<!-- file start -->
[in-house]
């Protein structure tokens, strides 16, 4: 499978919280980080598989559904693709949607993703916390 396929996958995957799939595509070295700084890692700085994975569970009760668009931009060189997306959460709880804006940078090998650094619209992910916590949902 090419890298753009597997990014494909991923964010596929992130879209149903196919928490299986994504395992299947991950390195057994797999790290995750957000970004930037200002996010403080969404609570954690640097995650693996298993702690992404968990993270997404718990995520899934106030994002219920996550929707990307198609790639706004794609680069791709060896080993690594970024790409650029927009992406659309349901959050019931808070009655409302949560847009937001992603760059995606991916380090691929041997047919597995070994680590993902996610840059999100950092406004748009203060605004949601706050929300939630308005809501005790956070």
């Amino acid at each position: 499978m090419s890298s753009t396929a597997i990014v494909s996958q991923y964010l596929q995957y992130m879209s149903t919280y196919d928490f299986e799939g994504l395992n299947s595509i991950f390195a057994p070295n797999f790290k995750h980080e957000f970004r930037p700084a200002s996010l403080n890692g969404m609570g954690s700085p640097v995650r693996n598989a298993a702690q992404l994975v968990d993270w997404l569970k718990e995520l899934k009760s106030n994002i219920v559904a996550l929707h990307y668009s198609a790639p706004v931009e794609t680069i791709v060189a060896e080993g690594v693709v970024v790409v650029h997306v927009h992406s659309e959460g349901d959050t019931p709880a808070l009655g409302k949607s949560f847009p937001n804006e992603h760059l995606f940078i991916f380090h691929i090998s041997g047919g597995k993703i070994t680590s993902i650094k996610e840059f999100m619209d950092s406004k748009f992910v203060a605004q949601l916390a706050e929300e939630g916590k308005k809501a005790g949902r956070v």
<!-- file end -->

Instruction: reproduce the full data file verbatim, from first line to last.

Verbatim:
[in-house]
């Protein structure tokens, strides 16, 4: 499978919280980080598989559904693709949607993703916390 396929996958995957799939595509070295700084890692700085994975569970009760668009931009060189997306959460709880804006940078090998650094619209992910916590949902 090419890298753009597997990014494909991923964010596929992130879209149903196919928490299986994504395992299947991950390195057994797999790290995750957000970004930037200002996010403080969404609570954690640097995650693996298993702690992404968990993270997404718990995520899934106030994002219920996550929707990307198609790639706004794609680069791709060896080993690594970024790409650029927009992406659309349901959050019931808070009655409302949560847009937001992603760059995606991916380090691929041997047919597995070994680590993902996610840059999100950092406004748009203060605004949601706050929300939630308005809501005790956070």
């Amino acid at each position: 499978m090419s890298s753009t396929a597997i990014v494909s996958q991923y964010l596929q995957y992130m879209s149903t919280y196919d928490f299986e799939g994504l395992n299947s595509i991950f390195a057994p070295n797999f790290k995750h980080e957000f970004r930037p700084a200002s996010l403080n890692g969404m609570g954690s700085p640097v995650r693996n598989a298993a702690q992404l994975v968990d993270w997404l569970k718990e995520l899934k009760s106030n994002i219920v559904a996550l929707h990307y668009s198609a790639p706004v931009e794609t680069i791709v060189a060896e080993g690594v693709v970024v790409v650029h997306v927009h992406s659309e959460g349901d959050t019931p709880a808070l009655g409302k949607s949560f847009p937001n804006e992603h760059l995606f940078i991916f380090h691929i090998s041997g047919g597995k993703i070994t680590s993902i650094k996610e840059f999100m619209d950092s406004k748009f992910v203060a605004q949601l916390a706050e929300e939630g916590k308005k809501a005790g949902r956070v």